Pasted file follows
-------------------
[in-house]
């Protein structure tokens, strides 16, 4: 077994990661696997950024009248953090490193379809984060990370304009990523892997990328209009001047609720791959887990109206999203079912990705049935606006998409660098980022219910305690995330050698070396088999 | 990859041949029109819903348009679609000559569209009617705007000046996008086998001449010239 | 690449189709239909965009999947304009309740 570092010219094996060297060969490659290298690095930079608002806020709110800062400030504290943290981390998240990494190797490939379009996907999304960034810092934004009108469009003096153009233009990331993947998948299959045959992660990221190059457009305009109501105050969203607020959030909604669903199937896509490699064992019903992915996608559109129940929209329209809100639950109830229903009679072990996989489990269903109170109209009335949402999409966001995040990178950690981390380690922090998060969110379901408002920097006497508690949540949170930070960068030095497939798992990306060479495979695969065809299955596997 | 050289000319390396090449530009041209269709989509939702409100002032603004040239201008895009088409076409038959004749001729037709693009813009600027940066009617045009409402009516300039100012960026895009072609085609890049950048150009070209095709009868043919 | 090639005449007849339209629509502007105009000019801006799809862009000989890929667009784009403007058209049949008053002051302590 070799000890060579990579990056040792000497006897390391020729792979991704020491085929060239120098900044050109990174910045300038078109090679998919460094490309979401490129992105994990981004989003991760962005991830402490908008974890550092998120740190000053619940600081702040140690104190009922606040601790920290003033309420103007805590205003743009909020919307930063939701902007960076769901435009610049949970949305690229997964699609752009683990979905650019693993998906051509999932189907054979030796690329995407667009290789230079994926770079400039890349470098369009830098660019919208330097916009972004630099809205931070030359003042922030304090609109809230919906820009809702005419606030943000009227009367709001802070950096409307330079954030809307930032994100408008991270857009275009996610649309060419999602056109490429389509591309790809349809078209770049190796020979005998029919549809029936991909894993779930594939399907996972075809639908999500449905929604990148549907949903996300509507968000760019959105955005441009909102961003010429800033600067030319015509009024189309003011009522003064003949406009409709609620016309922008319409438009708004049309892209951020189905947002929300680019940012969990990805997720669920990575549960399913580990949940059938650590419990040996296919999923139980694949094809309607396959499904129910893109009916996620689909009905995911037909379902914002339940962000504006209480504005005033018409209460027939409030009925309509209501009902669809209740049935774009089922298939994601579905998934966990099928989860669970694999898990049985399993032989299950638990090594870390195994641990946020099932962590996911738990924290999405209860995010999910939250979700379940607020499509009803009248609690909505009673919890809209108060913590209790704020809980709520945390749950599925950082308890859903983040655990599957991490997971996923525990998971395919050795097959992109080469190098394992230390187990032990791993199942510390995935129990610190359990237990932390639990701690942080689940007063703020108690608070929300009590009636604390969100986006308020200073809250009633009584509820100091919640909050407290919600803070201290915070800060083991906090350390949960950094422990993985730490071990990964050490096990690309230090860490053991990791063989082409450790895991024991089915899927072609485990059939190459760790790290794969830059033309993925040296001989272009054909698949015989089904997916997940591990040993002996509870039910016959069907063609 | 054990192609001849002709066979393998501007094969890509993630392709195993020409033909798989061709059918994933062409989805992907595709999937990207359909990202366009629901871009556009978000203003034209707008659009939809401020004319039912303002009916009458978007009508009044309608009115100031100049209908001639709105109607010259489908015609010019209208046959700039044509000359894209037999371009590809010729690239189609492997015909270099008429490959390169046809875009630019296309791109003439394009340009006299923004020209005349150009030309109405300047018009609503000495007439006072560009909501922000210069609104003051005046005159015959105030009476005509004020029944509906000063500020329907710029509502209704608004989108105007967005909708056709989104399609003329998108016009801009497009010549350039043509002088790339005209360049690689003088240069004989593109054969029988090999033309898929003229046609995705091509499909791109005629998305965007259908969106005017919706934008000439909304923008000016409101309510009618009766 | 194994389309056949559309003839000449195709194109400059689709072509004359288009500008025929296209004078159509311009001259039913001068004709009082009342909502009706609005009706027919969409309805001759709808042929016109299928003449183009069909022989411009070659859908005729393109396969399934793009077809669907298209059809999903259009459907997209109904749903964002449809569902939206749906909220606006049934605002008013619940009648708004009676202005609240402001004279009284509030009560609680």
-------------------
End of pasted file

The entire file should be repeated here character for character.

[in-house]
């Protein structure tokens, strides 16, 4: 077994990661696997950024009248953090490193379809984060990370304009990523892997990328209009001047609720791959887990109206999203079912990705049935606006998409660098980022219910305690995330050698070396088999 | 990859041949029109819903348009679609000559569209009617705007000046996008086998001449010239 | 690449189709239909965009999947304009309740 570092010219094996060297060969490659290298690095930079608002806020709110800062400030504290943290981390998240990494190797490939379009996907999304960034810092934004009108469009003096153009233009990331993947998948299959045959992660990221190059457009305009109501105050969203607020959030909604669903199937896509490699064992019903992915996608559109129940929209329209809100639950109830229903009679072990996989489990269903109170109209009335949402999409966001995040990178950690981390380690922090998060969110379901408002920097006497508690949540949170930070960068030095497939798992990306060479495979695969065809299955596997 | 050289000319390396090449530009041209269709989509939702409100002032603004040239201008895009088409076409038959004749001729037709693009813009600027940066009617045009409402009516300039100012960026895009072609085609890049950048150009070209095709009868043919 | 090639005449007849339209629509502007105009000019801006799809862009000989890929667009784009403007058209049949008053002051302590 070799000890060579990579990056040792000497006897390391020729792979991704020491085929060239120098900044050109990174910045300038078109090679998919460094490309979401490129992105994990981004989003991760962005991830402490908008974890550092998120740190000053619940600081702040140690104190009922606040601790920290003033309420103007805590205003743009909020919307930063939701902007960076769901435009610049949970949305690229997964699609752009683990979905650019693993998906051509999932189907054979030796690329995407667009290789230079994926770079400039890349470098369009830098660019919208330097916009972004630099809205931070030359003042922030304090609109809230919906820009809702005419606030943000009227009367709001802070950096409307330079954030809307930032994100408008991270857009275009996610649309060419999602056109490429389509591309790809349809078209770049190796020979005998029919549809029936991909894993779930594939399907996972075809639908999500449905929604990148549907949903996300509507968000760019959105955005441009909102961003010429800033600067030319015509009024189309003011009522003064003949406009409709609620016309922008319409438009708004049309892209951020189905947002929300680019940012969990990805997720669920990575549960399913580990949940059938650590419990040996296919999923139980694949094809309607396959499904129910893109009916996620689909009905995911037909379902914002339940962000504006209480504005005033018409209460027939409030009925309509209501009902669809209740049935774009089922298939994601579905998934966990099928989860669970694999898990049985399993032989299950638990090594870390195994641990946020099932962590996911738990924290999405209860995010999910939250979700379940607020499509009803009248609690909505009673919890809209108060913590209790704020809980709520945390749950599925950082308890859903983040655990599957991490997971996923525990998971395919050795097959992109080469190098394992230390187990032990791993199942510390995935129990610190359990237990932390639990701690942080689940007063703020108690608070929300009590009636604390969100986006308020200073809250009633009584509820100091919640909050407290919600803070201290915070800060083991906090350390949960950094422990993985730490071990990964050490096990690309230090860490053991990791063989082409450790895991024991089915899927072609485990059939190459760790790290794969830059033309993925040296001989272009054909698949015989089904997916997940591990040993002996509870039910016959069907063609 | 054990192609001849002709066979393998501007094969890509993630392709195993020409033909798989061709059918994933062409989805992907595709999937990207359909990202366009629901871009556009978000203003034209707008659009939809401020004319039912303002009916009458978007009508009044309608009115100031100049209908001639709105109607010259489908015609010019209208046959700039044509000359894209037999371009590809010729690239189609492997015909270099008429490959390169046809875009630019296309791109003439394009340009006299923004020209005349150009030309109405300047018009609503000495007439006072560009909501922000210069609104003051005046005159015959105030009476005509004020029944509906000063500020329907710029509502209704608004989108105007967005909708056709989104399609003329998108016009801009497009010549350039043509002088790339005209360049690689003088240069004989593109054969029988090999033309898929003229046609995705091509499909791109005629998305965007259908969106005017919706934008000439909304923008000016409101309510009618009766 | 194994389309056949559309003839000449195709194109400059689709072509004359288009500008025929296209004078159509311009001259039913001068004709009082009342909502009706609005009706027919969409309805001759709808042929016109299928003449183009069909022989411009070659859908005729393109396969399934793009077809669907298209059809999903259009459907997209109904749903964002449809569902939206749906909220606006049934605002008013619940009648708004009676202005609240402001004279009284509030009560609680």